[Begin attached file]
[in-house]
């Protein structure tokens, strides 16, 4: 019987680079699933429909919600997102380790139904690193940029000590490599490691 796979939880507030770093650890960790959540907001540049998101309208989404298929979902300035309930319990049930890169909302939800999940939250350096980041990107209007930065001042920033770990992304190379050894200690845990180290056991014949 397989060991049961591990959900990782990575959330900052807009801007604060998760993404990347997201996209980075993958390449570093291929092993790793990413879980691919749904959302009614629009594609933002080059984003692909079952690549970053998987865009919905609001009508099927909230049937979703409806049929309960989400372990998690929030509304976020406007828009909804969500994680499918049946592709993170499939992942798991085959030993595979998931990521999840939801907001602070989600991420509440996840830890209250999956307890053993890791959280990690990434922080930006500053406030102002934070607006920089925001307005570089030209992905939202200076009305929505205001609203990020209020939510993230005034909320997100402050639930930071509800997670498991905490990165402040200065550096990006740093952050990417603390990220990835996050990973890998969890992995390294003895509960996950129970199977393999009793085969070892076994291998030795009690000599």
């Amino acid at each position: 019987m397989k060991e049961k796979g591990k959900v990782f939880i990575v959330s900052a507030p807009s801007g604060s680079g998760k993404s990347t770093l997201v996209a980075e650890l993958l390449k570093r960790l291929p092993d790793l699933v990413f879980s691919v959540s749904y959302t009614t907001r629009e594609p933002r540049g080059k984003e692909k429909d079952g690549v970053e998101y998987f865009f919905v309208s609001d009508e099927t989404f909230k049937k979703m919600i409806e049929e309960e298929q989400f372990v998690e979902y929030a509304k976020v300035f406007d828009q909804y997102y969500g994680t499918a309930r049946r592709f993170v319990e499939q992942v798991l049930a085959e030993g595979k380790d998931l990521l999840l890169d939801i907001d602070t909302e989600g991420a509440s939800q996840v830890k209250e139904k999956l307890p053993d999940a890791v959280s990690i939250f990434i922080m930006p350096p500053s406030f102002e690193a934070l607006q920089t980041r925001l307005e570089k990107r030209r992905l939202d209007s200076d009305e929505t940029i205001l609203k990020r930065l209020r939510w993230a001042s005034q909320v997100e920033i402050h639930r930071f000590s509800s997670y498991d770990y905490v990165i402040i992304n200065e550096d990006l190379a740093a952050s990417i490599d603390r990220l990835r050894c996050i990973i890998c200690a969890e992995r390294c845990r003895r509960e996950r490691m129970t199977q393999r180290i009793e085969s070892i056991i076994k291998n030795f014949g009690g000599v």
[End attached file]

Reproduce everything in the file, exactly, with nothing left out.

[in-house]
């Protein structure tokens, strides 16, 4: 019987680079699933429909919600997102380790139904690193940029000590490599490691 796979939880507030770093650890960790959540907001540049998101309208989404298929979902300035309930319990049930890169909302939800999940939250350096980041990107209007930065001042920033770990992304190379050894200690845990180290056991014949 397989060991049961591990959900990782990575959330900052807009801007604060998760993404990347997201996209980075993958390449570093291929092993790793990413879980691919749904959302009614629009594609933002080059984003692909079952690549970053998987865009919905609001009508099927909230049937979703409806049929309960989400372990998690929030509304976020406007828009909804969500994680499918049946592709993170499939992942798991085959030993595979998931990521999840939801907001602070989600991420509440996840830890209250999956307890053993890791959280990690990434922080930006500053406030102002934070607006920089925001307005570089030209992905939202200076009305929505205001609203990020209020939510993230005034909320997100402050639930930071509800997670498991905490990165402040200065550096990006740093952050990417603390990220990835996050990973890998969890992995390294003895509960996950129970199977393999009793085969070892076994291998030795009690000599």
């Amino acid at each position: 019987m397989k060991e049961k796979g591990k959900v990782f939880i990575v959330s900052a507030p807009s801007g604060s680079g998760k993404s990347t770093l997201v996209a980075e650890l993958l390449k570093r960790l291929p092993d790793l699933v990413f879980s691919v959540s749904y959302t009614t907001r629009e594609p933002r540049g080059k984003e692909k429909d079952g690549v970053e998101y998987f865009f919905v309208s609001d009508e099927t989404f909230k049937k979703m919600i409806e049929e309960e298929q989400f372990v998690e979902y929030a509304k976020v300035f406007d828009q909804y997102y969500g994680t499918a309930r049946r592709f993170v319990e499939q992942v798991l049930a085959e030993g595979k380790d998931l990521l999840l890169d939801i907001d602070t909302e989600g991420a509440s939800q996840v830890k209250e139904k999956l307890p053993d999940a890791v959280s990690i939250f990434i922080m930006p350096p500053s406030f102002e690193a934070l607006q920089t980041r925001l307005e570089k990107r030209r992905l939202d209007s200076d009305e929505t940029i205001l609203k990020r930065l209020r939510w993230a001042s005034q909320v997100e920033i402050h639930r930071f000590s509800s997670y498991d770990y905490v990165i402040i992304n200065e550096d990006l190379a740093a952050s990417i490599d603390r990220l990835r050894c996050i990973i890998c200690a969890e992995r390294c845990r003895r509960e996950r490691m129970t199977q393999r180290i009793e085969s070892i056991i076994k291998n030795f014949g009690g000599v």